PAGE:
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0000017a-15d9-d736-a57f-17ff8f330000NHPR’s 10-Minute Writer’s Workshop offered a peek into how great writers conjure and craft their work. From creative rituals to guilty distractions, writers revealed what it really takes to get pen to paper.After more than two years and 60 episodes, the 10 Minute Writer’s Workshop signed off in December 2017, to make room for new projects and podcasts. (But our author talks will continue to live online if you’re looking for a dose of inspiration).Thanks to everybody who listened and learned from the show!

10-Minute Writer's Workshop: Salman Rushdie

David J. Murray, ClearEyePhoto.com

Salman Rushdieis a Booker-Award-winning novelist and the prolific author of a number of novels, non-fiction books, children’s books, story collections, and essays. He joined Virginia at the Music Hall in Portsmouthto talk about his latest novel, Two Years, Eight Months and Twenty-Eight Nights.  It’s a fantasy, a fairy tale for grown-ups, and the book, as he told us at the Music Hall, “...may be his weirdest,” adding, “I’m no stranger to weird.”

Credit Sara Plourde

  Before they took to the stage to talk about his new book, magical realism, presidential politics, and more, Virginia spoke with Salman Rushdie in the green room of The Music Hall about his writing process.  It's a behind-the-scenes look at how a renowned author writes, and we're calling it "The 10-Minute Writer's Workshop". Listen in, and don't forget to check out Virginia's full conversation with Rushdie from Writers on a New England Stage

Credit Sara Plourde
Salman Rushdie and Virginia Prescott in the green room of The Music Hall before Writers on a New England Stage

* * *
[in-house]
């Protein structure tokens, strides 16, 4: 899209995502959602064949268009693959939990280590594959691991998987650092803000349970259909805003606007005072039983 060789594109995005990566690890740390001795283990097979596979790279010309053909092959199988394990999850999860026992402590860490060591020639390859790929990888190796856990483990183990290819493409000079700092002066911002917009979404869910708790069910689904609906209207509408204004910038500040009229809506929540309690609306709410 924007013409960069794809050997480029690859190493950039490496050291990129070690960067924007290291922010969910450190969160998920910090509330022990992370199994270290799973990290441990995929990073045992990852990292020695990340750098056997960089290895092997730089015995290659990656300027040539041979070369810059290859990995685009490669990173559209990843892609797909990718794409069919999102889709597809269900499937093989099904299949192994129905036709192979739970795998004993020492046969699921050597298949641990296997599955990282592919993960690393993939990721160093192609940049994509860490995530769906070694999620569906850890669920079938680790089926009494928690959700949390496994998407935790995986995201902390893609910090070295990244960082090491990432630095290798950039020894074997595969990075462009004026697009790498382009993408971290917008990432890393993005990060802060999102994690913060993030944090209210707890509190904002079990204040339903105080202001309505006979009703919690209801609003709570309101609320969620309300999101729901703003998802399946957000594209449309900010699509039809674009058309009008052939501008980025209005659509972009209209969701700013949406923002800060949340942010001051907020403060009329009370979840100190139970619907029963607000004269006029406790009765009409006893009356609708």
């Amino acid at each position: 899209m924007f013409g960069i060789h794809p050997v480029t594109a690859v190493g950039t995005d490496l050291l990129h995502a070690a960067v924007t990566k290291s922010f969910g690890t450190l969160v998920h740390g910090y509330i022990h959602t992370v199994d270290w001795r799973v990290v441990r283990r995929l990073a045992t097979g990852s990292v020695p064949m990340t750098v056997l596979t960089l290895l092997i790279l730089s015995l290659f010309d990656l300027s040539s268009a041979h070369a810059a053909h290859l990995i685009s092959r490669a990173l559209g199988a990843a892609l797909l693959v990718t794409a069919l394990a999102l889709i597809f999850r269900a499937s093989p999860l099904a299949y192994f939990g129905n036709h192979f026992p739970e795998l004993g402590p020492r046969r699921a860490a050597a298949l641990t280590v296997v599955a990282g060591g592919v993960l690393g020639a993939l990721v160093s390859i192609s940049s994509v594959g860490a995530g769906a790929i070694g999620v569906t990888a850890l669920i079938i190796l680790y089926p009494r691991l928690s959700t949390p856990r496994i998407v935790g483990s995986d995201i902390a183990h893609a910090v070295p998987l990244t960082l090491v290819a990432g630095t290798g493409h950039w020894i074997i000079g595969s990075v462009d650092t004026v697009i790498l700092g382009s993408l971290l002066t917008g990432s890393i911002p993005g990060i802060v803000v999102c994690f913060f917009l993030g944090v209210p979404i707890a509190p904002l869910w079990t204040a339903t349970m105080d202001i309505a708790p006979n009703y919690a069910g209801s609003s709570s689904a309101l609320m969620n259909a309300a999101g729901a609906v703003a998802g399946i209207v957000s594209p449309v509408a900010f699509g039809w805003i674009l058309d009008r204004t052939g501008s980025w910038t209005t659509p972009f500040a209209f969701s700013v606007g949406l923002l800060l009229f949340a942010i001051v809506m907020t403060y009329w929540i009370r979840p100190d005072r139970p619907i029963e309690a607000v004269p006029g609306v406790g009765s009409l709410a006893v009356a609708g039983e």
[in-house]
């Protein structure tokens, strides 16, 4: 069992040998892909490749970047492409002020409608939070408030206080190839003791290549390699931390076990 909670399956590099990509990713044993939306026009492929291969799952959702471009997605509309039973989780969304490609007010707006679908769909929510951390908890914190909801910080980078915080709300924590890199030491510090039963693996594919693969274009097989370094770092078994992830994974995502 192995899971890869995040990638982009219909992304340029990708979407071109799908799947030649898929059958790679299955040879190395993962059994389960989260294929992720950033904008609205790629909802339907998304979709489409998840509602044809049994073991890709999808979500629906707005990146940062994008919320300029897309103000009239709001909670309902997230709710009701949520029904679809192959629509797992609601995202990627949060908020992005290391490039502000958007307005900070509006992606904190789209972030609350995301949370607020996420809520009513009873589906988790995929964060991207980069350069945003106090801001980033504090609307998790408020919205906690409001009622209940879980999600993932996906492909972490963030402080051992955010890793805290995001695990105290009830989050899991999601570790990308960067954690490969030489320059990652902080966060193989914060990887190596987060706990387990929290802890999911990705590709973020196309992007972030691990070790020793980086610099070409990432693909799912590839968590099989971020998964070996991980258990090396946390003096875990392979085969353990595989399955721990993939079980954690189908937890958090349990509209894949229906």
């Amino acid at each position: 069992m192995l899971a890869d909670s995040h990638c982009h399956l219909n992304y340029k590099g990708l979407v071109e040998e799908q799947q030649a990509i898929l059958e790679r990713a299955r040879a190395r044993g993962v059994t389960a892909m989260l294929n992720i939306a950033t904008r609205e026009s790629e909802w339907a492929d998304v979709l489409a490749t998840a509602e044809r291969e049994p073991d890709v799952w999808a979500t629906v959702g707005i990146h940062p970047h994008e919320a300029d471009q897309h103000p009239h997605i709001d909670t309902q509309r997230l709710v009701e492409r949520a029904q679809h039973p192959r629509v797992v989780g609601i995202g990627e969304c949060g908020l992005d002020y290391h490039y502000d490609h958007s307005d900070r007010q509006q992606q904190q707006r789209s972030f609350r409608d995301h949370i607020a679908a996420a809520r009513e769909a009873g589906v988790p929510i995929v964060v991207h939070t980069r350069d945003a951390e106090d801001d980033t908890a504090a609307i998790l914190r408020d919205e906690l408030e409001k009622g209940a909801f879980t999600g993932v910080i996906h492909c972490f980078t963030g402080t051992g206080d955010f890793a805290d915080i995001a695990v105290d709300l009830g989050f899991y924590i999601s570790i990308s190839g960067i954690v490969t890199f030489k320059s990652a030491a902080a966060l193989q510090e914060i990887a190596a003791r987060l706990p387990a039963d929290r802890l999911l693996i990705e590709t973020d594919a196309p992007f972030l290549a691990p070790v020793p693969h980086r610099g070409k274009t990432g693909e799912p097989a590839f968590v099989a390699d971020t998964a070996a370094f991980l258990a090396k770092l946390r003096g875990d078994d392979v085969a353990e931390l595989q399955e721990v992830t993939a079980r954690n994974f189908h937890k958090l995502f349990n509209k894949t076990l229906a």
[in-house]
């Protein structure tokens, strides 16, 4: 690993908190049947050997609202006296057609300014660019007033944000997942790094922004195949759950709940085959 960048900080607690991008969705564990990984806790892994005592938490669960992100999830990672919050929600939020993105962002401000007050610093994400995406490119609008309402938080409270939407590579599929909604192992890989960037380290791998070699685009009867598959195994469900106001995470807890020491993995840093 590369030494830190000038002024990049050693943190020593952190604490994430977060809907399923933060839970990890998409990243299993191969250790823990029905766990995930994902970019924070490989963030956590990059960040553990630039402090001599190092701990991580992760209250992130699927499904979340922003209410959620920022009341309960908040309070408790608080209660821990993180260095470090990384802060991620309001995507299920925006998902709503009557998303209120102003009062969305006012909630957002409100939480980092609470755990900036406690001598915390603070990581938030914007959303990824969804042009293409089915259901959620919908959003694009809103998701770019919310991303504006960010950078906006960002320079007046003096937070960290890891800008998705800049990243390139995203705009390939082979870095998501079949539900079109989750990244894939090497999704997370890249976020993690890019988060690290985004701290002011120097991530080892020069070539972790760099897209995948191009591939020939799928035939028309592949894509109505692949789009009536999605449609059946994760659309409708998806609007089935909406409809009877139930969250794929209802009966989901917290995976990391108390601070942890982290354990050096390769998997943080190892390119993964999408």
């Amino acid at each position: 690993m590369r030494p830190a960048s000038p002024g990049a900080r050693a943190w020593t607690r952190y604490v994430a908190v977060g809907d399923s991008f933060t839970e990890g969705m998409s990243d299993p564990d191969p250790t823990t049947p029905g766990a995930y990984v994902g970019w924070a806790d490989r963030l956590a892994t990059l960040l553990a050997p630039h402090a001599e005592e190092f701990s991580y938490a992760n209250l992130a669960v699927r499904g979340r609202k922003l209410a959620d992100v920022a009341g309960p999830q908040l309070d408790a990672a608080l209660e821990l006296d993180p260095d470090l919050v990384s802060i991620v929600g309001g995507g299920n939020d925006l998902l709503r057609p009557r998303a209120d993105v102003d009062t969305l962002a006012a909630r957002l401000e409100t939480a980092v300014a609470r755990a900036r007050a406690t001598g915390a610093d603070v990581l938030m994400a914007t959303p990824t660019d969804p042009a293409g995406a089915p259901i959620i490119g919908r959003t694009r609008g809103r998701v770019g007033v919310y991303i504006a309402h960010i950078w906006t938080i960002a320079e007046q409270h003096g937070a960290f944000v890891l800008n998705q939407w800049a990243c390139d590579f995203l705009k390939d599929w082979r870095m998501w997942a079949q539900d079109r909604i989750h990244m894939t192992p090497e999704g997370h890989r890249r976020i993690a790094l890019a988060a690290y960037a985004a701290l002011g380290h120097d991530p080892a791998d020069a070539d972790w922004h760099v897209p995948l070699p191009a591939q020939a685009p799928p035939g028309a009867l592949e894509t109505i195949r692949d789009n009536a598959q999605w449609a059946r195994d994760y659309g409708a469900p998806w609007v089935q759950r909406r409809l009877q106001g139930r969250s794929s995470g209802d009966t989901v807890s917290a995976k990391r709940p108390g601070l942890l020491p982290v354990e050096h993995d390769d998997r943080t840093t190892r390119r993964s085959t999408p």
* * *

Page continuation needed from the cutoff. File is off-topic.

On writing less with age:

"I probably finish as much as I used to, but it goes differently. When I was younger, I used to write a lot more a day but it needed much much more fixing. It would need a lot of re-writing…but now what happens is I write much less in a day, but it feels much closer to finished. So it probably takes me about the same length of time to write a book, it’s just that the process is different."

On young writers:

"I think young writers these days are so trained in that collective act of reading each other’s work and discussing it and producing the work through this kind of workshop process. And I think that’s fine. That’s fine as a learning process. It’s not great, in my view, when you’re actually writing."

On his worst distraction:

 "Baseball…it’s very difficult. If the Yankees make the post season it’s really complicated if you’re finishing a book at the same time, that’s really bad for the book."

On checking the facts:

"There’s a mistake [in my newest book] about the movie Ghostbusters… I say in the novel that Sigourney Weaver is possessed by the supernatural being "Gozer the Gozerian", but she isn’t. She’s possessed by "Zuul", who is the Gatekeeper. You know, it’s just because I didn’t check...because I thought I knew, I didn’t check, and therefore I got it wrong."

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